Right Under Their Noses

How did the sheriff's posse commander and his minions miss what is alleged to have been the largest marijuana-smuggling operation ever run by gringos? They were, after all, sharing a warehouse.

The drug-processing operation allegedly was located at the south end of the warehouse, approximately 150 feet from the main entrance to Weide's business, UTE Parts Supply.

The search of the warehouse revealed three large oceangoing shipping containers--one 40-foot-long container and two 20-footers. The containers were screened off from the rest of the cavernous warehouse by a makeshift, eight-foot-high sheetrock wall that did not reach to the ceiling.

"Inside one of the twenty foot containers were numerous items used for the packaging and distribution of large amounts of marijuana," including 20,000 packets of deodorizer sheets, Nesteroff's affidavit says.

Other items found inside the warehouse, according to an Arizona Department of Public Safety report, included an electronic scale that could be used to weigh marijuana, 60 rolls of plastic shrink wrap, 10,000 plastic bags, 120 duffel bags and high-grade tools. Police also found a semitrailer with a false front parked in front of the warehouse doors and a steel roller conveyor system leading to Gregory's cargo containers.

While no marijuana was found during the search of the warehouse, U.S. Customs Special Agent Judy Colter testified during Pauwells' detention hearing that the distinctive odor of marijuana was present inside the shipping containers.

Colter was asked by Michael Gordon, a federal public defender representing 22-year-old Pauwells, whether the operation "was obviously a marijuana processing site to someone like yourself who had dealt with law enforcement and drug enforcement law?"

"Those items are commonly used for processing or handling marijuana, correct," Colter responded.

Colter's assessment and that these materials were found on Weide's property have failed to make much of an impression on Weide, who occasionally wears an Arizona Narcotics Officers Association belt buckle and drives around in a sport utility vehicle equipped with a police radio and sheriff's posse emblems.

In a brief interview before he hung up, Weide told New Times there was no indication that his warehouse was used for marijuana storage and distribution.

"I don't think that there was ever any evidence of that. I know DEA was interested and they didn't find anything," Weide says.

"They didn't find anything?"
"No."
"You're saying DEA didn't find anything in the warehouse?"
"There was no evidence of anything found," Weide says.

There was certainly enough evidence, however, for federal agents to arrest Pauwells and for U.S. District Magistrate Morton Sitver to detain Pauwells before transferring him to Waco, where he awaits trial along with Rice, each on seven narcotics and conspiracy charges.

By late November, Otis Thrasher is back on his feet and rambling around his home. He's feeling up to a more detailed interview concerning the search of Marvin Weide's warehouse. He describes the episode as one of the most unusual of his 27-year career as a DPS narcotics officer.

Thrasher says he had no idea who Weide was when he and Colter first entered the warehouse with search warrants. Thrasher says he learned of Weide's connection to the Sheriff's Office from business cards found in Weide's office, which was adjacent to Gregory's.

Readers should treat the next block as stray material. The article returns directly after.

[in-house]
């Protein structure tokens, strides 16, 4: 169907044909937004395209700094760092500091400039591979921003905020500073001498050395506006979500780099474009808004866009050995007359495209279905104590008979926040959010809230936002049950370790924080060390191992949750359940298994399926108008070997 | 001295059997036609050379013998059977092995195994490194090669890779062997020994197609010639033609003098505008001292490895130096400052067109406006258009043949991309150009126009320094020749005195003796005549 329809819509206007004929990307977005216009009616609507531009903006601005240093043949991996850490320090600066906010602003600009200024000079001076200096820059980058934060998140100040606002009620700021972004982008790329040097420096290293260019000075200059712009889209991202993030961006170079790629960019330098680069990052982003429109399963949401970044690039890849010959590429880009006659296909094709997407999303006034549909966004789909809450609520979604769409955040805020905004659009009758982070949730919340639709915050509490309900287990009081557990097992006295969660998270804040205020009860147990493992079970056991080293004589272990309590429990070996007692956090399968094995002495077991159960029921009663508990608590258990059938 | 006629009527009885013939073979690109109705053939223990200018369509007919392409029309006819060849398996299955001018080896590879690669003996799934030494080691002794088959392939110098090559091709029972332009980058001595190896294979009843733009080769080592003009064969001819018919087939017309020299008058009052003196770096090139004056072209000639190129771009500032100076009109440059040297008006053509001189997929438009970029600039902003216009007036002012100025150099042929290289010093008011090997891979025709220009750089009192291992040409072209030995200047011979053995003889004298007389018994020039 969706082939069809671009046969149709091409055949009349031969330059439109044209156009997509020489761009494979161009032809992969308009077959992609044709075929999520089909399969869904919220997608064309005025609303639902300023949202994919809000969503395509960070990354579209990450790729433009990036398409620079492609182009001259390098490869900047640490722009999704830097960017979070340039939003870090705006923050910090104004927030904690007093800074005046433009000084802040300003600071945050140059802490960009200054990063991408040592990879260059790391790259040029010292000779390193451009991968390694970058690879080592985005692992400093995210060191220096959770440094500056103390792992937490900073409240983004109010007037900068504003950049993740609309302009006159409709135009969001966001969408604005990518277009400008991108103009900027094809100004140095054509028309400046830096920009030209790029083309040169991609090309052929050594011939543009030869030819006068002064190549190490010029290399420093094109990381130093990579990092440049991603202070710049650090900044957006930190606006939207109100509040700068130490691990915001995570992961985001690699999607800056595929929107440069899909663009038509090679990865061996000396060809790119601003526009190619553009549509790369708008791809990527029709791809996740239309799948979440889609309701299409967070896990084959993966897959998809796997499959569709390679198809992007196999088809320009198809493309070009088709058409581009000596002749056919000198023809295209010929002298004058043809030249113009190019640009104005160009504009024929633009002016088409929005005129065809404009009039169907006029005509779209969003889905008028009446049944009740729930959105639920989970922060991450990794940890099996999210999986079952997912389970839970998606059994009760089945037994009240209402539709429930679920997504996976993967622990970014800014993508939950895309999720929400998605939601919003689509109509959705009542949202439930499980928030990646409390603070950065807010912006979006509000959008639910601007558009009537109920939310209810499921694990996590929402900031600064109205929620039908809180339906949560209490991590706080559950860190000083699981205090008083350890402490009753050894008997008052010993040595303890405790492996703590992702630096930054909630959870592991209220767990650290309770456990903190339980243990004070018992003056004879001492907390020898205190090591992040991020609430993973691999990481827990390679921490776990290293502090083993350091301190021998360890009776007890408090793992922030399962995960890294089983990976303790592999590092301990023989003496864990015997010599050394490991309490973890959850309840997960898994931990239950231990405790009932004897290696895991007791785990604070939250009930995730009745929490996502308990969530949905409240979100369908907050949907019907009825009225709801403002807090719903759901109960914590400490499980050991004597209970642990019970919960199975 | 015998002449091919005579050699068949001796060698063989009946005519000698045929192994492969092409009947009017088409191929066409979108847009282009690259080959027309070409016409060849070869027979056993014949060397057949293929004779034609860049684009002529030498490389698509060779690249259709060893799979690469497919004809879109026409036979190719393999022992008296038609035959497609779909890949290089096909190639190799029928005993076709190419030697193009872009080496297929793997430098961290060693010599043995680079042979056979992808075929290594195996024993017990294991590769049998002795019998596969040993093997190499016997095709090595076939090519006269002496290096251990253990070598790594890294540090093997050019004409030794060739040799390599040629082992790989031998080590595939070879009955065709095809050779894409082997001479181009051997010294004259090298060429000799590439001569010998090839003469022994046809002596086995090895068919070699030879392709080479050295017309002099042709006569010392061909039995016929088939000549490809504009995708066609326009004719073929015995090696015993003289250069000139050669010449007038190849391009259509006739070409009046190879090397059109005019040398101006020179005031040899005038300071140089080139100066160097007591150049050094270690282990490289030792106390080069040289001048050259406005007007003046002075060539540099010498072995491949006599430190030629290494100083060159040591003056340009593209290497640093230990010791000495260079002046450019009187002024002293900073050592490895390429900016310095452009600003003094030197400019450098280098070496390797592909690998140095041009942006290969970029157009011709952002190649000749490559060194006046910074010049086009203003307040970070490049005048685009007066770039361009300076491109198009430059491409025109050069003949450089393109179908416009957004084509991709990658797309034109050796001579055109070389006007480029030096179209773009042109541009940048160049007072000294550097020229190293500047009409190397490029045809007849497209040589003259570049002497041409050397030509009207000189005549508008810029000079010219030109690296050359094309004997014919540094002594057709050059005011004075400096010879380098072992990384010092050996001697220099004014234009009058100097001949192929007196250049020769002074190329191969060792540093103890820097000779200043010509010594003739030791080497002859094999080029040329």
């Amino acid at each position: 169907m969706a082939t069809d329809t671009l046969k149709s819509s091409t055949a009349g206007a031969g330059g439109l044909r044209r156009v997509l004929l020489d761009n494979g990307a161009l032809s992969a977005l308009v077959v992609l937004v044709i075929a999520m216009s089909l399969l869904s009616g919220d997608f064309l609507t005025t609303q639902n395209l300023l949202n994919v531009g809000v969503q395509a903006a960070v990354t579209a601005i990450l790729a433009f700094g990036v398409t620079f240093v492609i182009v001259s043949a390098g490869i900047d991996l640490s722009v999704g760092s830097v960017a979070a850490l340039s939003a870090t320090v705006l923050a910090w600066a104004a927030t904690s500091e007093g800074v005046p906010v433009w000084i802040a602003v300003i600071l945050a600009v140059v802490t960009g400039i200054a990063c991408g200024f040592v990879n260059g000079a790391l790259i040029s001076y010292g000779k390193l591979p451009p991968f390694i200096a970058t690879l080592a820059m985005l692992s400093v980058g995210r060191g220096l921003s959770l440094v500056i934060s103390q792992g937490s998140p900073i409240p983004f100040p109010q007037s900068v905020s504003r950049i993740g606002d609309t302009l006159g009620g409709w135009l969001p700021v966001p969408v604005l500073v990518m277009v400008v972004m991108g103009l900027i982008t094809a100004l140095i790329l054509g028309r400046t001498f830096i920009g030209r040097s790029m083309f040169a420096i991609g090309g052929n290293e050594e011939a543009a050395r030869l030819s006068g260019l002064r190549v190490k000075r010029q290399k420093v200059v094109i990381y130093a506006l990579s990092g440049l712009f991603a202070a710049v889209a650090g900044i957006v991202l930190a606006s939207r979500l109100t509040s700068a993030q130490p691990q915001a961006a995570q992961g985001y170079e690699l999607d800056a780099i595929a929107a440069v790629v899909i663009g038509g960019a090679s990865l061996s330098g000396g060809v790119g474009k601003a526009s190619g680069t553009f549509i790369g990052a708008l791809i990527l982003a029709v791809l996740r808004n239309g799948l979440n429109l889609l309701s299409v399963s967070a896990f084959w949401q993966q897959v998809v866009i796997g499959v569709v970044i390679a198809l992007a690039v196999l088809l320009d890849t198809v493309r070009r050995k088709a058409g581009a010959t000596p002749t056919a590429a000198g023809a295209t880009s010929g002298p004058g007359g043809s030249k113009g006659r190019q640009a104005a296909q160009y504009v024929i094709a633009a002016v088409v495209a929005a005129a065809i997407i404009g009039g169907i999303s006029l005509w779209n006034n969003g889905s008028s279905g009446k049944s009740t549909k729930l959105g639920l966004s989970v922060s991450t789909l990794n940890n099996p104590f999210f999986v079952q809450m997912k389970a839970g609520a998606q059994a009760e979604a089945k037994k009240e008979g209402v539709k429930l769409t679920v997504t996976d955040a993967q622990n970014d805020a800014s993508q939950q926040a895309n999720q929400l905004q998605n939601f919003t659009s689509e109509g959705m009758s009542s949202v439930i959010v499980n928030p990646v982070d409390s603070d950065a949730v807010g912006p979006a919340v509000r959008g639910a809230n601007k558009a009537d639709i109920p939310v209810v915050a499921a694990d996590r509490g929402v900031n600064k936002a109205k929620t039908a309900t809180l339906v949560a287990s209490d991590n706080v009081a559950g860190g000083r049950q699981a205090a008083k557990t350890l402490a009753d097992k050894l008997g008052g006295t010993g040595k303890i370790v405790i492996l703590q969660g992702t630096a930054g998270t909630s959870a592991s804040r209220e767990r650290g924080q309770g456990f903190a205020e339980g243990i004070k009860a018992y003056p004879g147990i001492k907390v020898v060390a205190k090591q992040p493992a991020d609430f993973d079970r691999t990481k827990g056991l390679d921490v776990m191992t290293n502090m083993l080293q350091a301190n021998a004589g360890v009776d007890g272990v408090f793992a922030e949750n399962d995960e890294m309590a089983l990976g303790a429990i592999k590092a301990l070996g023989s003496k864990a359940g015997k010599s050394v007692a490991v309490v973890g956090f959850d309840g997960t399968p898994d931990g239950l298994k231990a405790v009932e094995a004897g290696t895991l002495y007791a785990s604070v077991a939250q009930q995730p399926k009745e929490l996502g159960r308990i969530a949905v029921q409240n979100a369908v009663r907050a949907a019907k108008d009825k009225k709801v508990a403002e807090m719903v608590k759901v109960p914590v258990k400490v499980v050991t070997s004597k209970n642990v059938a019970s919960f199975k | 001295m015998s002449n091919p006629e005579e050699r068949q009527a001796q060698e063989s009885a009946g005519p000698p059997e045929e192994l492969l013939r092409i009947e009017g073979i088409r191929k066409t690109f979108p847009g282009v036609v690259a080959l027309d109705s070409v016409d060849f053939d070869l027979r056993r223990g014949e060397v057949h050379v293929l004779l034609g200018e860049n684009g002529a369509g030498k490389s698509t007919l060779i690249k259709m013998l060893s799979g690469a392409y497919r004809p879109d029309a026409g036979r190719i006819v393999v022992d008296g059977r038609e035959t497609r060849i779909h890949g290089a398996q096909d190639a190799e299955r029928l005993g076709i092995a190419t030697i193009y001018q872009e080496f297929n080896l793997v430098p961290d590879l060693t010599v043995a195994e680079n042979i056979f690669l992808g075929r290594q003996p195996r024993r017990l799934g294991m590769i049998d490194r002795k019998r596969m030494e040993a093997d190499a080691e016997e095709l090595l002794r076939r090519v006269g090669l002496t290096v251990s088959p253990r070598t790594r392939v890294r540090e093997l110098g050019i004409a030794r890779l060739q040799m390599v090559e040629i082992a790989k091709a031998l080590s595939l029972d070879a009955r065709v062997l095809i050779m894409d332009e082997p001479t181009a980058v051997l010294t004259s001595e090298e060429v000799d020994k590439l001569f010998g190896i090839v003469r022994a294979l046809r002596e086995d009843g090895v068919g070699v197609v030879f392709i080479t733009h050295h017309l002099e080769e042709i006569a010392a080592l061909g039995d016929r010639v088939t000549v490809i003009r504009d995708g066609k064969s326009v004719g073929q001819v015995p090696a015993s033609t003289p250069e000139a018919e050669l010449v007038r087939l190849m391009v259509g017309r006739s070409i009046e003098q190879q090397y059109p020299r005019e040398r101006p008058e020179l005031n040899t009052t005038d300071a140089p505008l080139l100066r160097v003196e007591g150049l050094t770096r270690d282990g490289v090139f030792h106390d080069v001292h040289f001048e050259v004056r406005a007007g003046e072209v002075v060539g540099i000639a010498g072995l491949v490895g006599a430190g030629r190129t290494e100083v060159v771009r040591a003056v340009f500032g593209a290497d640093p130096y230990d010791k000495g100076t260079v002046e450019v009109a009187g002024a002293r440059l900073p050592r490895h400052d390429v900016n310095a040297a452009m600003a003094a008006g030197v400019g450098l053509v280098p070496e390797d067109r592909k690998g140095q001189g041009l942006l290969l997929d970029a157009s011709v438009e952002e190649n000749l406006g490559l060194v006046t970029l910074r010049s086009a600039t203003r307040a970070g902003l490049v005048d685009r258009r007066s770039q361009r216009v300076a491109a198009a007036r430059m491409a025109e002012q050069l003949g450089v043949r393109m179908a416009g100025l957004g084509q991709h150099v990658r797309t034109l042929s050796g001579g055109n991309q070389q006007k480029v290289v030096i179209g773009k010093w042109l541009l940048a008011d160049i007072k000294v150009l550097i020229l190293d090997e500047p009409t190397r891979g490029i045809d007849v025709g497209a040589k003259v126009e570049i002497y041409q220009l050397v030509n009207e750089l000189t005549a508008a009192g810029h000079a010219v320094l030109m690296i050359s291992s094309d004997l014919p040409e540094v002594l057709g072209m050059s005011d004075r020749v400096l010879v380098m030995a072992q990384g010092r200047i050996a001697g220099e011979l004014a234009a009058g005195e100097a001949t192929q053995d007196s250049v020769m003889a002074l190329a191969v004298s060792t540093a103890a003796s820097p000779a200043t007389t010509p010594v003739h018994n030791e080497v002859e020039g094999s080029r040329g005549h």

Weide's initial reaction to the search was one of disappointment and shock, Thrasher recalls.

"He was concerned, worried about the loss of the income," Thrasher says of the $4,100 Weide was receiving monthly from Gregory.

The rental income appears to be a very healthy lease for the seedy warehouse located among a mishmash of apartments and retail strip malls around 40th Street and McDowell Road.

Thrasher says Gregory appeared to use only a relatively small portion of the warehouse for the marijuana packaging and distribution center. Most of the warehouse, Thrasher says, was filled with empty shelves.

Despite the compact area used by Gregory, Thrasher says it took most of the day of February 18 to conduct an inventory of the materials found in and near the three cargo containers. Thrasher's formal interrogation of Weide didn't begin until the next day.

Thrasher says Weide told him that Gregory was running a furniture business and frequently put large numbers of couches in front of his warehouse for sale.

Thrasher says Weide also confirmed that he and other posse members were making Arpaio campaign signs for the November 1996 election in the north end of the warehouse, a stone's throw from Gregory's alleged drug operation. At least one Arpaio campaign sign was posted on a fence outside the warehouse when Thrasher first arrived. It was removed the next day, Thrasher says.

Thrasher says he's amazed that no one ever detected marijuana moving in and out of the warehouse--especially since so many people trained in basic police operations frequented the building.

"You would have to be awfully stupid" not to detect any smell from the amount of marijuana that apparently was being shipped, Thrasher says. Gregory "admitted that they used that warehouse for a number of months to actually do packaging and shipping" of marijuana, Thrasher says.

There is no publicly available estimate, however, of how much marijuana was processed in Weide's warehouse.

Thrasher says he became concerned about some of Weide's responses to questions when he examined the couches Gregory supposedly was selling.

"There were only two or three couches" in the warehouse, Thrasher says. Furthermore, they were of poor quality, "like you find along the streets and in Park 'N' Swap."

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